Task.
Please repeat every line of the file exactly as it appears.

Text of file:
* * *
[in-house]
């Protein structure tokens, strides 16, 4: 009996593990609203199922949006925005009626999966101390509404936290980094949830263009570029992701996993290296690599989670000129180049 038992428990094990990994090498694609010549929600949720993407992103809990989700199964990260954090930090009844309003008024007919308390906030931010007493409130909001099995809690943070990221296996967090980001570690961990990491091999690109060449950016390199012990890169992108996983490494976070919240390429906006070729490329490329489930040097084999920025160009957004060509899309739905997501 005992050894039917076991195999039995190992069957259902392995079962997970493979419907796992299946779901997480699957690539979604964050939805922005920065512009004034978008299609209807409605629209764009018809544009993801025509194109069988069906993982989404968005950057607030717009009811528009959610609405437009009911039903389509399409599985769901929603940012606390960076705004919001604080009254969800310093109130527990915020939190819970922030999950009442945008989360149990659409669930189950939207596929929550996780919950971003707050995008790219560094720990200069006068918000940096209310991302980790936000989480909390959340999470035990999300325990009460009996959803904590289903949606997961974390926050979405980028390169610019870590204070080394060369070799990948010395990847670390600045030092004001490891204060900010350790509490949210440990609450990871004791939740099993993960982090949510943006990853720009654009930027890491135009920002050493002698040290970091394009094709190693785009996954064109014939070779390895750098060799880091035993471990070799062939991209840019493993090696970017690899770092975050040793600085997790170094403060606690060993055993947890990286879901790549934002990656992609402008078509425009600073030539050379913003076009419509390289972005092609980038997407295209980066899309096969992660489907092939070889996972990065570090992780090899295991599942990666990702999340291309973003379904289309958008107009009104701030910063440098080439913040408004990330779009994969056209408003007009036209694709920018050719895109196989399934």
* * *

[in-house]
């Protein structure tokens, strides 16, 4: 009996593990609203199922949006925005009626999966101390509404936290980094949830263009570029992701996993290296690599989670000129180049 038992428990094990990994090498694609010549929600949720993407992103809990989700199964990260954090930090009844309003008024007919308390906030931010007493409130909001099995809690943070990221296996967090980001570690961990990491091999690109060449950016390199012990890169992108996983490494976070919240390429906006070729490329490329489930040097084999920025160009957004060509899309739905997501 005992050894039917076991195999039995190992069957259902392995079962997970493979419907796992299946779901997480699957690539979604964050939805922005920065512009004034978008299609209807409605629209764009018809544009993801025509194109069988069906993982989404968005950057607030717009009811528009959610609405437009009911039903389509399409599985769901929603940012606390960076705004919001604080009254969800310093109130527990915020939190819970922030999950009442945008989360149990659409669930189950939207596929929550996780919950971003707050995008790219560094720990200069006068918000940096209310991302980790936000989480909390959340999470035990999300325990009460009996959803904590289903949606997961974390926050979405980028390169610019870590204070080394060369070799990948010395990847670390600045030092004001490891204060900010350790509490949210440990609450990871004791939740099993993960982090949510943006990853720009654009930027890491135009920002050493002698040290970091394009094709190693785009996954064109014939070779390895750098060799880091035993471990070799062939991209840019493993090696970017690899770092975050040793600085997790170094403060606690060993055993947890990286879901790549934002990656992609402008078509425009600073030539050379913003076009419509390289972005092609980038997407295209980066899309096969992660489907092939070889996972990065570090992780090899295991599942990666990702999340291309973003379904289309958008107009009104701030910063440098080439913040408004990330779009994969056209408003007009036209694709920018050719895109196989399934």